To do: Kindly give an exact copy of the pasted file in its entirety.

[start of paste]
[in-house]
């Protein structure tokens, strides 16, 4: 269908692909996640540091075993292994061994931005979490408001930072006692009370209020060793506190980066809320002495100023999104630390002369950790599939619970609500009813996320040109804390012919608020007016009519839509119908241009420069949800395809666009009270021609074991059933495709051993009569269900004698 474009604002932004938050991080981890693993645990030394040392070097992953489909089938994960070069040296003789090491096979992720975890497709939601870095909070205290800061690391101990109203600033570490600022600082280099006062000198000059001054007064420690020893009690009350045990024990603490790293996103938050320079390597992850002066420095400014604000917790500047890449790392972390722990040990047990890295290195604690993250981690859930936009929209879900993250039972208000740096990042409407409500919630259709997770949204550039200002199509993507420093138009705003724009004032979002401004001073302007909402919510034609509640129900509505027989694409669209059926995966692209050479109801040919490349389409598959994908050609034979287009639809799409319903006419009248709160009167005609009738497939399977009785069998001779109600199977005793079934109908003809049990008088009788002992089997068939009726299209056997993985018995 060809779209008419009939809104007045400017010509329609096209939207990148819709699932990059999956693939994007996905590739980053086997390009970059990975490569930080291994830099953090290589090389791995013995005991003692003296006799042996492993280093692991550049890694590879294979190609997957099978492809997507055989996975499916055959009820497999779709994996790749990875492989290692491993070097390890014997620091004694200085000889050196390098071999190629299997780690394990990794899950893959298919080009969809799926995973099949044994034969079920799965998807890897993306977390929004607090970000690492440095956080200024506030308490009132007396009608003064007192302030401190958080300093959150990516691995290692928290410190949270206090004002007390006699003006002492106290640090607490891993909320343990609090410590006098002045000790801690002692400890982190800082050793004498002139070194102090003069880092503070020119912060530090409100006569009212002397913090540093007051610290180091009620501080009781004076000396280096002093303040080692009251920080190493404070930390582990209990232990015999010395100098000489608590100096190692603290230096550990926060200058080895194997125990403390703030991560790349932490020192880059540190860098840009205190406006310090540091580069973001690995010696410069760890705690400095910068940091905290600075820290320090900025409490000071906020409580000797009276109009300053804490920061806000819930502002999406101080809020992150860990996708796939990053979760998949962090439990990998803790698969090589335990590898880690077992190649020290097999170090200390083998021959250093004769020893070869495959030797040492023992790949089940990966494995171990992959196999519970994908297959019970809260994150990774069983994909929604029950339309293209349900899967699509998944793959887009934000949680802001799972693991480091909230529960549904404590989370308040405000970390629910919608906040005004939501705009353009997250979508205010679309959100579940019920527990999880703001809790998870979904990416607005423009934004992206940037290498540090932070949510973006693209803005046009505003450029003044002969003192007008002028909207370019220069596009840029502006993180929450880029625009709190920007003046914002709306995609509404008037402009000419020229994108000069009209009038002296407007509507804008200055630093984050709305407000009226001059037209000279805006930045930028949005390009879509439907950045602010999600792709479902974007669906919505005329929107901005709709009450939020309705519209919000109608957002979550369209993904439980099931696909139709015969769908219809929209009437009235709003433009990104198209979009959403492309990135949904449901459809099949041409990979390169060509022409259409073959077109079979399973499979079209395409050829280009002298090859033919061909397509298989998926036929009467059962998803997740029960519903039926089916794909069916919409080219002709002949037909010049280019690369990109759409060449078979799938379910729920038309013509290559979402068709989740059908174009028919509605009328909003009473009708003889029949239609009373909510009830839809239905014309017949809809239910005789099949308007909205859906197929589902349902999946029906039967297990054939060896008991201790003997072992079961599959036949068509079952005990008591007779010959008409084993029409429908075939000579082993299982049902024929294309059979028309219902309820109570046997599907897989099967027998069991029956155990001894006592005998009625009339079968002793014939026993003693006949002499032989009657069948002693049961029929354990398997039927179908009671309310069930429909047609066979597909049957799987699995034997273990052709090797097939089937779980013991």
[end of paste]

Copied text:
[in-house]
């Protein structure tokens, strides 16, 4: 269908692909996640540091075993292994061994931005979490408001930072006692009370209020060793506190980066809320002495100023999104630390002369950790599939619970609500009813996320040109804390012919608020007016009519839509119908241009420069949800395809666009009270021609074991059933495709051993009569269900004698 474009604002932004938050991080981890693993645990030394040392070097992953489909089938994960070069040296003789090491096979992720975890497709939601870095909070205290800061690391101990109203600033570490600022600082280099006062000198000059001054007064420690020893009690009350045990024990603490790293996103938050320079390597992850002066420095400014604000917790500047890449790392972390722990040990047990890295290195604690993250981690859930936009929209879900993250039972208000740096990042409407409500919630259709997770949204550039200002199509993507420093138009705003724009004032979002401004001073302007909402919510034609509640129900509505027989694409669209059926995966692209050479109801040919490349389409598959994908050609034979287009639809799409319903006419009248709160009167005609009738497939399977009785069998001779109600199977005793079934109908003809049990008088009788002992089997068939009726299209056997993985018995 060809779209008419009939809104007045400017010509329609096209939207990148819709699932990059999956693939994007996905590739980053086997390009970059990975490569930080291994830099953090290589090389791995013995005991003692003296006799042996492993280093692991550049890694590879294979190609997957099978492809997507055989996975499916055959009820497999779709994996790749990875492989290692491993070097390890014997620091004694200085000889050196390098071999190629299997780690394990990794899950893959298919080009969809799926995973099949044994034969079920799965998807890897993306977390929004607090970000690492440095956080200024506030308490009132007396009608003064007192302030401190958080300093959150990516691995290692928290410190949270206090004002007390006699003006002492106290640090607490891993909320343990609090410590006098002045000790801690002692400890982190800082050793004498002139070194102090003069880092503070020119912060530090409100006569009212002397913090540093007051610290180091009620501080009781004076000396280096002093303040080692009251920080190493404070930390582990209990232990015999010395100098000489608590100096190692603290230096550990926060200058080895194997125990403390703030991560790349932490020192880059540190860098840009205190406006310090540091580069973001690995010696410069760890705690400095910068940091905290600075820290320090900025409490000071906020409580000797009276109009300053804490920061806000819930502002999406101080809020992150860990996708796939990053979760998949962090439990990998803790698969090589335990590898880690077992190649020290097999170090200390083998021959250093004769020893070869495959030797040492023992790949089940990966494995171990992959196999519970994908297959019970809260994150990774069983994909929604029950339309293209349900899967699509998944793959887009934000949680802001799972693991480091909230529960549904404590989370308040405000970390629910919608906040005004939501705009353009997250979508205010679309959100579940019920527990999880703001809790998870979904990416607005423009934004992206940037290498540090932070949510973006693209803005046009505003450029003044002969003192007008002028909207370019220069596009840029502006993180929450880029625009709190920007003046914002709306995609509404008037402009000419020229994108000069009209009038002296407007509507804008200055630093984050709305407000009226001059037209000279805006930045930028949005390009879509439907950045602010999600792709479902974007669906919505005329929107901005709709009450939020309705519209919000109608957002979550369209993904439980099931696909139709015969769908219809929209009437009235709003433009990104198209979009959403492309990135949904449901459809099949041409990979390169060509022409259409073959077109079979399973499979079209395409050829280009002298090859033919061909397509298989998926036929009467059962998803997740029960519903039926089916794909069916919409080219002709002949037909010049280019690369990109759409060449078979799938379910729920038309013509290559979402068709989740059908174009028919509605009328909003009473009708003889029949239609009373909510009830839809239905014309017949809809239910005789099949308007909205859906197929589902349902999946029906039967297990054939060896008991201790003997072992079961599959036949068509079952005990008591007779010959008409084993029409429908075939000579082993299982049902024929294309059979028309219902309820109570046997599907897989099967027998069991029956155990001894006592005998009625009339079968002793014939026993003693006949002499032989009657069948002693049961029929354990398997039927179908009671309310069930429909047609066979597909049957799987699995034997273990052709090797097939089937779980013991």